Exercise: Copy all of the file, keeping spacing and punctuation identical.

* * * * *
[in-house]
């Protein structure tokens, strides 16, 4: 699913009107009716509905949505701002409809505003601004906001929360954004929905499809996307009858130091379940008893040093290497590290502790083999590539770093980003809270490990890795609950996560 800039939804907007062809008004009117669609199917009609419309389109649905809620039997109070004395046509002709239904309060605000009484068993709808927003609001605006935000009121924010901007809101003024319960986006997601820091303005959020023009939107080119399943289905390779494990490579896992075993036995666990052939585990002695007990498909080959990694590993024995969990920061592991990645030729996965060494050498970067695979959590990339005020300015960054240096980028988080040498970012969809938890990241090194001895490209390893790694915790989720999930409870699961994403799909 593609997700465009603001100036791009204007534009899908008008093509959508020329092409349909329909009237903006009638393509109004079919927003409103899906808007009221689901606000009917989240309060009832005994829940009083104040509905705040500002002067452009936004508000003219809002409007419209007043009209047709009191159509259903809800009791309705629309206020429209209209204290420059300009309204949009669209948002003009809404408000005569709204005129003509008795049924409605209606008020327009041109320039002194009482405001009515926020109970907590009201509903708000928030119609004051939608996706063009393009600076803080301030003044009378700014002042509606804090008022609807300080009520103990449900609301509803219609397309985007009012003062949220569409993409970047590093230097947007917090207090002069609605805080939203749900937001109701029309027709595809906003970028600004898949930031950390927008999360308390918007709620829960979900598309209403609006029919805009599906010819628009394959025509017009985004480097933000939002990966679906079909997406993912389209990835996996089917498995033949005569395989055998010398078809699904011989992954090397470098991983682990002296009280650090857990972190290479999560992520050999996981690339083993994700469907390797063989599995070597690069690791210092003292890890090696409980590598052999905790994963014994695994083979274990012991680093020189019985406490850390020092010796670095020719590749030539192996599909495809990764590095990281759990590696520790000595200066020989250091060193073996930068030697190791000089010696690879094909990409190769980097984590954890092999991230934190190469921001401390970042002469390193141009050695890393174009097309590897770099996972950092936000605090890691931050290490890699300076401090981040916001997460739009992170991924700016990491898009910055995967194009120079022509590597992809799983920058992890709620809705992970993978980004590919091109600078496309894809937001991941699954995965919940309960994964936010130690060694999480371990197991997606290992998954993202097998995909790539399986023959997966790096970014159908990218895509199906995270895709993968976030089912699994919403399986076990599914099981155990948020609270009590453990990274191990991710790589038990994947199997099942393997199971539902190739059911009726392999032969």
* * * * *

[in-house]
């Protein structure tokens, strides 16, 4: 699913009107009716509905949505701002409809505003601004906001929360954004929905499809996307009858130091379940008893040093290497590290502790083999590539770093980003809270490990890795609950996560 800039939804907007062809008004009117669609199917009609419309389109649905809620039997109070004395046509002709239904309060605000009484068993709808927003609001605006935000009121924010901007809101003024319960986006997601820091303005959020023009939107080119399943289905390779494990490579896992075993036995666990052939585990002695007990498909080959990694590993024995969990920061592991990645030729996965060494050498970067695979959590990339005020300015960054240096980028988080040498970012969809938890990241090194001895490209390893790694915790989720999930409870699961994403799909 593609997700465009603001100036791009204007534009899908008008093509959508020329092409349909329909009237903006009638393509109004079919927003409103899906808007009221689901606000009917989240309060009832005994829940009083104040509905705040500002002067452009936004508000003219809002409007419209007043009209047709009191159509259903809800009791309705629309206020429209209209204290420059300009309204949009669209948002003009809404408000005569709204005129003509008795049924409605209606008020327009041109320039002194009482405001009515926020109970907590009201509903708000928030119609004051939608996706063009393009600076803080301030003044009378700014002042509606804090008022609807300080009520103990449900609301509803219609397309985007009012003062949220569409993409970047590093230097947007917090207090002069609605805080939203749900937001109701029309027709595809906003970028600004898949930031950390927008999360308390918007709620829960979900598309209403609006029919805009599906010819628009394959025509017009985004480097933000939002990966679906079909997406993912389209990835996996089917498995033949005569395989055998010398078809699904011989992954090397470098991983682990002296009280650090857990972190290479999560992520050999996981690339083993994700469907390797063989599995070597690069690791210092003292890890090696409980590598052999905790994963014994695994083979274990012991680093020189019985406490850390020092010796670095020719590749030539192996599909495809990764590095990281759990590696520790000595200066020989250091060193073996930068030697190791000089010696690879094909990409190769980097984590954890092999991230934190190469921001401390970042002469390193141009050695890393174009097309590897770099996972950092936000605090890691931050290490890699300076401090981040916001997460739009992170991924700016990491898009910055995967194009120079022509590597992809799983920058992890709620809705992970993978980004590919091109600078496309894809937001991941699954995965919940309960994964936010130690060694999480371990197991997606290992998954993202097998995909790539399986023959997966790096970014159908990218895509199906995270895709993968976030089912699994919403399986076990599914099981155990948020609270009590453990990274191990991710790589038990994947199997099942393997199971539902190739059911009726392999032969």